War poet Wilfred Owen’s bugle will be played in a Scottish church

A bugle that belonged to First World War poet Wilfred Owen played in public for only the second time in 100 years
A bugle that belonged to First World War poet Wilfred Owen played in public for only the second time in 100 years
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A bugle which belonged to First World War poet Wilfred Owen after being taken from a dead German soldier has been played at a church service in Glasgow.

The bugle is still owned by the family of the poet but they allowed it to be played in public for the first time at his graveside in Ors, northern France, at a service to mark the centenary of his death just a week before the end of the First World War.

A week later Scottish Opera trumpeter, Simon Bird, played a rendition of the Last Post during a Remembrance Service at Wellington Church of Scotland in Glasgow. It had also been played at a private dinner in Edinburgh’s Redford Barracks.

Owen’s verse, along with fellow war poets like Siegfried Sasson, captured the horrors of trench and gas warfare. He was killed in action on 4 November 1918 at the age of 25.

Alan Kitchen, director of music at Wellington Church, revealed that Fiona MacDonald, a trustee of the Wilfred Owen Association, arranged for the bugle to be used. She said that the performance on 11 November had the full blessing of the poet’s family.

Ms MacDonald said: “The bugle was taken from a dead German soldier by Wilfred in May 1917. He wrote to his youngest brother Colin and said that he had thought to give the bugle to Colin, but had ‘now become too fond of the thing to part with it’.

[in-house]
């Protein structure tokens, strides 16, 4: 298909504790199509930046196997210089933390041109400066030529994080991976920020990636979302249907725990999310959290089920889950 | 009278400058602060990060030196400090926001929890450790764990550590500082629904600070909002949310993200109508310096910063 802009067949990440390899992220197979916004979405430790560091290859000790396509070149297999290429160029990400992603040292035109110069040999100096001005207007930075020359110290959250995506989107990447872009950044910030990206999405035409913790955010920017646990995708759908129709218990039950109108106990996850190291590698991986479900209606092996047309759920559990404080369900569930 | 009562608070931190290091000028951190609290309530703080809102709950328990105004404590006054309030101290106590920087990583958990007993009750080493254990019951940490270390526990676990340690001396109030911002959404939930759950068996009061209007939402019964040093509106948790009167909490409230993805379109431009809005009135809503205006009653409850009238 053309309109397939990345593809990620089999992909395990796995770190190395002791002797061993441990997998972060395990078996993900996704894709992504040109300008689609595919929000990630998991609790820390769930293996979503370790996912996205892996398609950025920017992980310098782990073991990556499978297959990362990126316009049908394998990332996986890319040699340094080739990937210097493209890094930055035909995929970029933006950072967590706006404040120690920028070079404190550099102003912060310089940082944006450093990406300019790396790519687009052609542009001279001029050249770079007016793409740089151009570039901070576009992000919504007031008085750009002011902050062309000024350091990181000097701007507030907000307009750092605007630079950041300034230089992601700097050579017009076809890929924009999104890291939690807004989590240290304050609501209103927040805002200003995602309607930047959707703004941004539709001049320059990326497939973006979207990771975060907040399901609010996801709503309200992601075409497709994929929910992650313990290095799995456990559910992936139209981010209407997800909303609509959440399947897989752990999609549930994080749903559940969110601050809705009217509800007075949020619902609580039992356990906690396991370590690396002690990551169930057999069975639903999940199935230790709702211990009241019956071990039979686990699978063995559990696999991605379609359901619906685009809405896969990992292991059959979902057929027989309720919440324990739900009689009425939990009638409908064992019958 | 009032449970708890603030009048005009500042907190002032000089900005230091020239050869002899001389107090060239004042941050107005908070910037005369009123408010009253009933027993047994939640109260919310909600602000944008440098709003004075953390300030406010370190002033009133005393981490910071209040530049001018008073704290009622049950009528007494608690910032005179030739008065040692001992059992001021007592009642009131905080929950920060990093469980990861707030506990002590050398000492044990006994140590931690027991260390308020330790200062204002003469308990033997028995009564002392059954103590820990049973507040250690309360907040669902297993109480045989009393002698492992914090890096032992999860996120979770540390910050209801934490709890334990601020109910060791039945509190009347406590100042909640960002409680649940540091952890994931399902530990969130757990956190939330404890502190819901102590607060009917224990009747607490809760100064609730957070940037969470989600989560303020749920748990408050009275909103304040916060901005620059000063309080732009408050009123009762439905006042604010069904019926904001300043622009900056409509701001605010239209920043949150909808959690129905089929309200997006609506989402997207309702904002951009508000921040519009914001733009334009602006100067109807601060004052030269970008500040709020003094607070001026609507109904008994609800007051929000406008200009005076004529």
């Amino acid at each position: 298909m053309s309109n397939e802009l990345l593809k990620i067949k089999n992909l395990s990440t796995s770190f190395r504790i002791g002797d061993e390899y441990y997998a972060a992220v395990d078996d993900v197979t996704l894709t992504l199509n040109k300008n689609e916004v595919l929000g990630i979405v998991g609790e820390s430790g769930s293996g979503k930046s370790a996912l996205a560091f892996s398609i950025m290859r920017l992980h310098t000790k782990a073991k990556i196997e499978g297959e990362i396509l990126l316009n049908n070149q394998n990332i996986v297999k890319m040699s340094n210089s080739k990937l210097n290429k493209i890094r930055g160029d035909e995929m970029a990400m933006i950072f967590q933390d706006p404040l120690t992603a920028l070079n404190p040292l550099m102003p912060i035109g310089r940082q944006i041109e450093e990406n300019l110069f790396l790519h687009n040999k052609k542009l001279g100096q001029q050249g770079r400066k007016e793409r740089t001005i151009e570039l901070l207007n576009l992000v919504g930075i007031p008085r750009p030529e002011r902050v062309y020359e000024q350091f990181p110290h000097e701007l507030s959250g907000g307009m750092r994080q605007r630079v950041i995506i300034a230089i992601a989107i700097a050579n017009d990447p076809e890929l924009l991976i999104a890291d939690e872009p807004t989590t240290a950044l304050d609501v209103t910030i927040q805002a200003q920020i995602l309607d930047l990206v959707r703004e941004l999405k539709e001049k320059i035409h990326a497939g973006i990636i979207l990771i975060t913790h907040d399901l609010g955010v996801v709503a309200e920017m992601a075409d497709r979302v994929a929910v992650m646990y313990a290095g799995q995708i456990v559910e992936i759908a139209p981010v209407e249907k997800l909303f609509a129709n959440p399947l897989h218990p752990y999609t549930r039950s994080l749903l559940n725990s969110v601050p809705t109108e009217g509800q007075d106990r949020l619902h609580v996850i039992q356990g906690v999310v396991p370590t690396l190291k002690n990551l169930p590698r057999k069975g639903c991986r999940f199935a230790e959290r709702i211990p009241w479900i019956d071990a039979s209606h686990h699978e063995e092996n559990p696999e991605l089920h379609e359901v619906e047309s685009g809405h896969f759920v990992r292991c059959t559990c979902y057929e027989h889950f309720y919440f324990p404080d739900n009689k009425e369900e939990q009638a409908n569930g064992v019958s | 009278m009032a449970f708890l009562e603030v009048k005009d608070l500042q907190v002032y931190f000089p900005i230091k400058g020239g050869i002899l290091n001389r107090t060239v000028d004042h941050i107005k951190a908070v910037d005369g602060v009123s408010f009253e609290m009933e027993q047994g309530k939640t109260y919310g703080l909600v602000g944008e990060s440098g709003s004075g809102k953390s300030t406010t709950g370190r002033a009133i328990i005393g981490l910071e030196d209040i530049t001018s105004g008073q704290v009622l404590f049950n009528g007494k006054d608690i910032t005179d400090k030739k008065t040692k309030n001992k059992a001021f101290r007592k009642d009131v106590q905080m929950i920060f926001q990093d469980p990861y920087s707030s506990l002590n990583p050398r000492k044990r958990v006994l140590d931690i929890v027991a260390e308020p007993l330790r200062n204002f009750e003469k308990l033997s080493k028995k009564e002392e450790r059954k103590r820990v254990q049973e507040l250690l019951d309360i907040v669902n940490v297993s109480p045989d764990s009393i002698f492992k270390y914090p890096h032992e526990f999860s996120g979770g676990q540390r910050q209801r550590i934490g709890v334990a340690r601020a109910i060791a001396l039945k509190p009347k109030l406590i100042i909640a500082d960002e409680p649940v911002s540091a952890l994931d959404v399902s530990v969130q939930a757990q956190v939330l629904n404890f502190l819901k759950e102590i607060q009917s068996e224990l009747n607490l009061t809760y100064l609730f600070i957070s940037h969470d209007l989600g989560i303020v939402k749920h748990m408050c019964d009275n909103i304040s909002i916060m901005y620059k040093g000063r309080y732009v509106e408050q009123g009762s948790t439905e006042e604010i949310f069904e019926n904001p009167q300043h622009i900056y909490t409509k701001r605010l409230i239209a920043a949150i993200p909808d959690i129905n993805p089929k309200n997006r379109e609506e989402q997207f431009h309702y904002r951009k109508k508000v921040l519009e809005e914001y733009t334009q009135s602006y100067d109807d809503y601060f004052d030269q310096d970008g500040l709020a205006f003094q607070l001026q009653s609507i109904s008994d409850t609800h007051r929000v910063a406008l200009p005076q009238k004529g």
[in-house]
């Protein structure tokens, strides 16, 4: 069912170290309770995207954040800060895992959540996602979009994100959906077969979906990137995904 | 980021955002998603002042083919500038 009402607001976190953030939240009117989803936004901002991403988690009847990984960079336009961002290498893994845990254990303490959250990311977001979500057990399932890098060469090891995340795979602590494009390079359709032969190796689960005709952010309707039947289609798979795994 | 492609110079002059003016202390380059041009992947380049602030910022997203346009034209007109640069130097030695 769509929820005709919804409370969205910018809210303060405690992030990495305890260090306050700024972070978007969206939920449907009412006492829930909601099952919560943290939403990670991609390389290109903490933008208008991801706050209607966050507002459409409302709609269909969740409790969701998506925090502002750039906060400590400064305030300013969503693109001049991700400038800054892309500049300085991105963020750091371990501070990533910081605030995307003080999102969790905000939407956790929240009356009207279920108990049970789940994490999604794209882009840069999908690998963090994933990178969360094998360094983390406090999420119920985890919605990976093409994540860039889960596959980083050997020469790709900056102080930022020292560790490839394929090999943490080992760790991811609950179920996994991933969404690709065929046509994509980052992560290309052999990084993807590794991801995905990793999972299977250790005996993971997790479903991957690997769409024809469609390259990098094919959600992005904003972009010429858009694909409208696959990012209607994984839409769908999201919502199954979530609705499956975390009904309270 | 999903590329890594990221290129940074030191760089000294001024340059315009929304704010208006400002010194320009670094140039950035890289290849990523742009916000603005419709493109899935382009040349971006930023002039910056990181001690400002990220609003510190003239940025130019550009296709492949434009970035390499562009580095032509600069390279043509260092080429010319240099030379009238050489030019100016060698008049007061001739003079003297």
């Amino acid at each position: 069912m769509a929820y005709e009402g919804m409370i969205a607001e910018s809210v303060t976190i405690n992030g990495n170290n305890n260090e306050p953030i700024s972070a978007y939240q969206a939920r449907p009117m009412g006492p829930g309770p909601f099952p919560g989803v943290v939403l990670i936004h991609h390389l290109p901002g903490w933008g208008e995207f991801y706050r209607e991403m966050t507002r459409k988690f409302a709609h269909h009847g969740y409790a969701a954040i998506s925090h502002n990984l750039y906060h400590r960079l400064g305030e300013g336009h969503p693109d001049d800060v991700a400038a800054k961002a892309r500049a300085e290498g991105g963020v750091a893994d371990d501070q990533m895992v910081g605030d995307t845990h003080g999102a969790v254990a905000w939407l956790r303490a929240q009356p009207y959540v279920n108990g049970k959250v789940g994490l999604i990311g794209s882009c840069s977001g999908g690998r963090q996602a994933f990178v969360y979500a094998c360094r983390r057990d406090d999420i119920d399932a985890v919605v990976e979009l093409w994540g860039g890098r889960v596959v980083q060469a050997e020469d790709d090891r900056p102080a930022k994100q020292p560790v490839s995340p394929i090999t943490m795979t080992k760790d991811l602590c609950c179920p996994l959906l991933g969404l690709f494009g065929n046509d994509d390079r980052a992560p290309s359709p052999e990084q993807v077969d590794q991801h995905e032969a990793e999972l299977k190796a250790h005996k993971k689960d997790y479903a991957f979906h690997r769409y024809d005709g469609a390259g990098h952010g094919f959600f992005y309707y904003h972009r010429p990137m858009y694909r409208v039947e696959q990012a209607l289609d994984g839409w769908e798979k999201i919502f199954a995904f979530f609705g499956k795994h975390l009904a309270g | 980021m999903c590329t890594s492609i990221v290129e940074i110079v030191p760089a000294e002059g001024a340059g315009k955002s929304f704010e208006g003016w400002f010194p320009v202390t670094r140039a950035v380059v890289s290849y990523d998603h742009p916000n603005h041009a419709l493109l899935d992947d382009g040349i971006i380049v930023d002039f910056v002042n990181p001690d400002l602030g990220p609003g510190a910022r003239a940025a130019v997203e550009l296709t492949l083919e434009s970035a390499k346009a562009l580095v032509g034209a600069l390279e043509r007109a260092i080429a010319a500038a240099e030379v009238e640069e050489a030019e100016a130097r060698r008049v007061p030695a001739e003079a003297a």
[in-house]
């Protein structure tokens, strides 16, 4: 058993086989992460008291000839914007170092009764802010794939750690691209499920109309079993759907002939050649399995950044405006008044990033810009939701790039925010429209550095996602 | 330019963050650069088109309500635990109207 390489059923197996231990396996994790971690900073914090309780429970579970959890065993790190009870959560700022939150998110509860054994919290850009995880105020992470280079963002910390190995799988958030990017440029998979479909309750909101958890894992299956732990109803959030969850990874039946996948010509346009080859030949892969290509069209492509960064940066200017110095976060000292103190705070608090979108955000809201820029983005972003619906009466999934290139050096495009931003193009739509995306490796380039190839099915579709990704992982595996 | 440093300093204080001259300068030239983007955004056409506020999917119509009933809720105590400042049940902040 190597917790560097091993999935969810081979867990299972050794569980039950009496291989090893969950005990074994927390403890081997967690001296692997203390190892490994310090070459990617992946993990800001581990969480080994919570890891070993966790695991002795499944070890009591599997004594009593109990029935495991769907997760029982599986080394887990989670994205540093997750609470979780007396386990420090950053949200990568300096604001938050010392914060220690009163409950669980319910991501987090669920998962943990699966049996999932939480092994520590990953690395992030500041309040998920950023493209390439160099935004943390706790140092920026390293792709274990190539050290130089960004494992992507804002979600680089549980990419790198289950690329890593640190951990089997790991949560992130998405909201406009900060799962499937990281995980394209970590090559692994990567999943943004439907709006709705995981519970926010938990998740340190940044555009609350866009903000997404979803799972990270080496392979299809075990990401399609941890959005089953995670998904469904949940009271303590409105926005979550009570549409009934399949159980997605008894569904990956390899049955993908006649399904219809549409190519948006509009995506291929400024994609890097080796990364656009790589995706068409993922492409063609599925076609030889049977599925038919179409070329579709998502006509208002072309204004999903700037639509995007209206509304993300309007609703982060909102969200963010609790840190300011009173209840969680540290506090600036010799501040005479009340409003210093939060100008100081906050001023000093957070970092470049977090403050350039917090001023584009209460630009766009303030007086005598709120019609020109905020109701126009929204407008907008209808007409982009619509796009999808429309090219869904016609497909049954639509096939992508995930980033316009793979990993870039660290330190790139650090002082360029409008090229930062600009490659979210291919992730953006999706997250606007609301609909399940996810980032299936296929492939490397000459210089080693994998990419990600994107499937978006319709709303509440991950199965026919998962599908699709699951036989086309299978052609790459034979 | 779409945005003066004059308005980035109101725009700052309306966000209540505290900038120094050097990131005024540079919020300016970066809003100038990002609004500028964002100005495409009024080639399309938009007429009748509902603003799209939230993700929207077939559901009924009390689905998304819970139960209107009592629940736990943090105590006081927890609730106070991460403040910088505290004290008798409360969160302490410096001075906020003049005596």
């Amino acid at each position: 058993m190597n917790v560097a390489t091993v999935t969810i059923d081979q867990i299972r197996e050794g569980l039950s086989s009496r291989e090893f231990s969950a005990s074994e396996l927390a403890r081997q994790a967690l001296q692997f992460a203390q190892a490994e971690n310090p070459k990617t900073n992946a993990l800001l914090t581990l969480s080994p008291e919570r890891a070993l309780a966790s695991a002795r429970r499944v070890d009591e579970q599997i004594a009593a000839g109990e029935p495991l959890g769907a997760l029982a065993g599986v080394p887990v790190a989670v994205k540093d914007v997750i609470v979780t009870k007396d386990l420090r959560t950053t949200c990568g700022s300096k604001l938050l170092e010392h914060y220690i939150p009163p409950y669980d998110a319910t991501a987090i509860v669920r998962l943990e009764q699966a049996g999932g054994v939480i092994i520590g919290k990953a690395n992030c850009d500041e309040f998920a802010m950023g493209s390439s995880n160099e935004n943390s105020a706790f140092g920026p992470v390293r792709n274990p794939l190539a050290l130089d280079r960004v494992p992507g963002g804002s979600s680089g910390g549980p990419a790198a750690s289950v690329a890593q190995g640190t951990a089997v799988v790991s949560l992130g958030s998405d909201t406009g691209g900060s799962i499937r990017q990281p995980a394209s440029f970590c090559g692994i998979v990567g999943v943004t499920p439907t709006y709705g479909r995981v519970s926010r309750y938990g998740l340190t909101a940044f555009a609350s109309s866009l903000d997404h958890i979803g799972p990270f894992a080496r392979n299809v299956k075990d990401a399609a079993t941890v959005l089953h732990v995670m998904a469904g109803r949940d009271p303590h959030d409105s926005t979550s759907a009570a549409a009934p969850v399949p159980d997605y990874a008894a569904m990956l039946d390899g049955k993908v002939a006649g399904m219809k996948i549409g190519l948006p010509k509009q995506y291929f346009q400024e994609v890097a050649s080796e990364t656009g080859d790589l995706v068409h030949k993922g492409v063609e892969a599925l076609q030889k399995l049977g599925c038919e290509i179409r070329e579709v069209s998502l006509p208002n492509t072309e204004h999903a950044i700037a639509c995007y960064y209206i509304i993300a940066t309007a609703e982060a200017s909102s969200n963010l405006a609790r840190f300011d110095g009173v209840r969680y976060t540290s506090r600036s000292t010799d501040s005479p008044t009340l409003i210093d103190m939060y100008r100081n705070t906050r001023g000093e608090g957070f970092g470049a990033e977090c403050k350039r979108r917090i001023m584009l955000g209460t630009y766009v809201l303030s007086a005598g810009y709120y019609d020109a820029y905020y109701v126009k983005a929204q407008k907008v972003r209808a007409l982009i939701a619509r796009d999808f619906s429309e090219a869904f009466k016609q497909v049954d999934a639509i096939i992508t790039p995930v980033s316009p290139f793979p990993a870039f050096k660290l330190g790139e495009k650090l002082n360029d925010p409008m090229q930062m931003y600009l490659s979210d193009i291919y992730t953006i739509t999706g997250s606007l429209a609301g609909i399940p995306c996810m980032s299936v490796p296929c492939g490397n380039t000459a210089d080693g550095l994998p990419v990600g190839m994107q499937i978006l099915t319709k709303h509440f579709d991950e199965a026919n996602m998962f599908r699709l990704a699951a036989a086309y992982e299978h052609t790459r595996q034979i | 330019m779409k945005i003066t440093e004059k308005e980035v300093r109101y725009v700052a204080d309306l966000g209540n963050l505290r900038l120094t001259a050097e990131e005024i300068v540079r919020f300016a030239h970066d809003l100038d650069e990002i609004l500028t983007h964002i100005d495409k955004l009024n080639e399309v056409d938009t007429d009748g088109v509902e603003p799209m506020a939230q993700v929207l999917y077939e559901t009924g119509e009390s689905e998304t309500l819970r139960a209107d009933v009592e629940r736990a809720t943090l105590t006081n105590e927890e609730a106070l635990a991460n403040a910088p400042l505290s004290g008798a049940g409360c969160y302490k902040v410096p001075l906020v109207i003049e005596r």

“So it is a German bugle – bringing to mind the poem by Owen ‘Strange meeting’ – where a dead British soldier meets a dead German soldier, and includes the line, ‘I am the enemy you killed my friend’.”

Commissioned as a second lieutenant in the Manchester Regiment, Wilfred Owen’s poetry helped change the public view of the war.

Mr Kitchen said: “I felt that it was important to mark the centenary of the Armistice with appropriate music, and to that end I had endeavoured to harness the musical talents we have available within Wellington and from further afield to offer what was intended to be a fitting Remembrance Day service.

“It was an extra special dimension to hear Simon playing an instrument which had been largely silent for 100 years, and which was a direct link to both WW1 and to Wilfred Owen, the soldier poet.”

Former Moderator of the General Assembly of the Church of Scotland, Very Rev David Lunan, who preached at the service, said: “Simon’s trumpet playing made our hearts soar, and the fact that he was using, for the Last Post, the bugle which belonged to the man whose poetry has defined for all time the First World War, was a singular honour for everyone present.”